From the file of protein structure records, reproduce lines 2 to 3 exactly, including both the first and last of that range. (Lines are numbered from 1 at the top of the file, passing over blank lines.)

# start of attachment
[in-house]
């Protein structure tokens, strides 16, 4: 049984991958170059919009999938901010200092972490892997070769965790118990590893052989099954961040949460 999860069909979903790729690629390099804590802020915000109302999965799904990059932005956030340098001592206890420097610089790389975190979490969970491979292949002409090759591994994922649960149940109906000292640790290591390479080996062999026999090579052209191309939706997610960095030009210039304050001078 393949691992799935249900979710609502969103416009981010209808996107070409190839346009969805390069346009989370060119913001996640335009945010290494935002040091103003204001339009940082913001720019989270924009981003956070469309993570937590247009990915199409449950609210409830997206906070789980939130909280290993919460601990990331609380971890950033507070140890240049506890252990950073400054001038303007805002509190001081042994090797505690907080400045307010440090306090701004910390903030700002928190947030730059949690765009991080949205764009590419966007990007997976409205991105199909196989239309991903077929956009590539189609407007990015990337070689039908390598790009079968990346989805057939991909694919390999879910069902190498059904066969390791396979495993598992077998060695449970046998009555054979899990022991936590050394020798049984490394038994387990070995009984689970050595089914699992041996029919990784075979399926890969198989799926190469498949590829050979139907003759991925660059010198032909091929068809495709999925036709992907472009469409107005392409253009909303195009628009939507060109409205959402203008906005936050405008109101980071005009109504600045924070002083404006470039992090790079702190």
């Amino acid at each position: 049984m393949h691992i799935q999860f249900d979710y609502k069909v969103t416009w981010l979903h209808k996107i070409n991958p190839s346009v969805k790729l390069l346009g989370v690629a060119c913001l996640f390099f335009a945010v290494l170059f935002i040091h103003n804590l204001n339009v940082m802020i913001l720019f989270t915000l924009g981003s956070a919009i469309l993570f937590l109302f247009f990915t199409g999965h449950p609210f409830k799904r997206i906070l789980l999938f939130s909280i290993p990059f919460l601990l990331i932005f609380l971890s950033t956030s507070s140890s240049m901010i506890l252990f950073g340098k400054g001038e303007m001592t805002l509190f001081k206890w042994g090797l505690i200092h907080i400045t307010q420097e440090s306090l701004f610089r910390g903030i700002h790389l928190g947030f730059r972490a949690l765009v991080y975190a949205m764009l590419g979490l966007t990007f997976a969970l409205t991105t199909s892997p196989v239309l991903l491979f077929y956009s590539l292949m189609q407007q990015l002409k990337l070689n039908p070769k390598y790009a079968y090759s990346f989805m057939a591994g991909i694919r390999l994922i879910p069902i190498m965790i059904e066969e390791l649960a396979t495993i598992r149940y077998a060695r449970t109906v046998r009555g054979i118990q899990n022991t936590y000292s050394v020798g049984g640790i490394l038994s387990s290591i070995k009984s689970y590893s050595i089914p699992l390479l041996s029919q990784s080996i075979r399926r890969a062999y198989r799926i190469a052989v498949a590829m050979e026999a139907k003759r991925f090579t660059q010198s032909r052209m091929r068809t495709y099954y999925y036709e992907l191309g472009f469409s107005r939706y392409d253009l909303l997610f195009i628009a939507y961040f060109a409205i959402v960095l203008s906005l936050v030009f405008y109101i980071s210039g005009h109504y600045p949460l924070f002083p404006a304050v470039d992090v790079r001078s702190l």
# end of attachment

């Protein structure tokens, strides 16, 4: 049984991958170059919009999938901010200092972490892997070769965790118990590893052989099954961040949460 999860069909979903790729690629390099804590802020915000109302999965799904990059932005956030340098001592206890420097610089790389975190979490969970491979292949002409090759591994994922649960149940109906000292640790290591390479080996062999026999090579052209191309939706997610960095030009210039304050001078 393949691992799935249900979710609502969103416009981010209808996107070409190839346009969805390069346009989370060119913001996640335009945010290494935002040091103003204001339009940082913001720019989270924009981003956070469309993570937590247009990915199409449950609210409830997206906070789980939130909280290993919460601990990331609380971890950033507070140890240049506890252990950073400054001038303007805002509190001081042994090797505690907080400045307010440090306090701004910390903030700002928190947030730059949690765009991080949205764009590419966007990007997976409205991105199909196989239309991903077929956009590539189609407007990015990337070689039908390598790009079968990346989805057939991909694919390999879910069902190498059904066969390791396979495993598992077998060695449970046998009555054979899990022991936590050394020798049984490394038994387990070995009984689970050595089914699992041996029919990784075979399926890969198989799926190469498949590829050979139907003759991925660059010198032909091929068809495709999925036709992907472009469409107005392409253009909303195009628009939507060109409205959402203008906005936050405008109101980071005009109504600045924070002083404006470039992090790079702190």
């Amino acid at each position: 049984m393949h691992i799935q999860f249900d979710y609502k069909v969103t416009w981010l979903h209808k996107i070409n991958p190839s346009v969805k790729l390069l346009g989370v690629a060119c913001l996640f390099f335009a945010v290494l170059f935002i040091h103003n804590l204001n339009v940082m802020i913001l720019f989270t915000l924009g981003s956070a919009i469309l993570f937590l109302f247009f990915t199409g999965h449950p609210f409830k799904r997206i906070l789980l999938f939130s909280i290993p990059f919460l601990l990331i932005f609380l971890s950033t956030s507070s140890s240049m901010i506890l252990f950073g340098k400054g001038e303007m001592t805002l509190f001081k206890w042994g090797l505690i200092h907080i400045t307010q420097e440090s306090l701004f610089r910390g903030i700002h790389l928190g947030f730059r972490a949690l765009v991080y975190a949205m764009l590419g979490l966007t990007f997976a969970l409205t991105t199909s892997p196989v239309l991903l491979f077929y956009s590539l292949m189609q407007q990015l002409k990337l070689n039908p070769k390598y790009a079968y090759s990346f989805m057939a591994g991909i694919r390999l994922i879910p069902i190498m965790i059904e066969e390791l649960a396979t495993i598992r149940y077998a060695r449970t109906v046998r009555g054979i118990q899990n022991t936590y000292s050394v020798g049984g640790i490394l038994s387990s290591i070995k009984s689970y590893s050595i089914p699992l390479l041996s029919q990784s080996i075979r399926r890969a062999y198989r799926i190469a052989v498949a590829m050979e026999a139907k003759r991925f090579t660059q010198s032909r052209m091929r068809t495709y099954y999925y036709e992907l191309g472009f469409s107005r939706y392409d253009l909303l997610f195009i628009a939507y961040f060109a409205i959402v960095l203008s906005l936050v030009f405008y109101i980071s210039g005009h109504y600045p949460l924070f002083p404006a304050v470039d992090v790079r001078s702190l």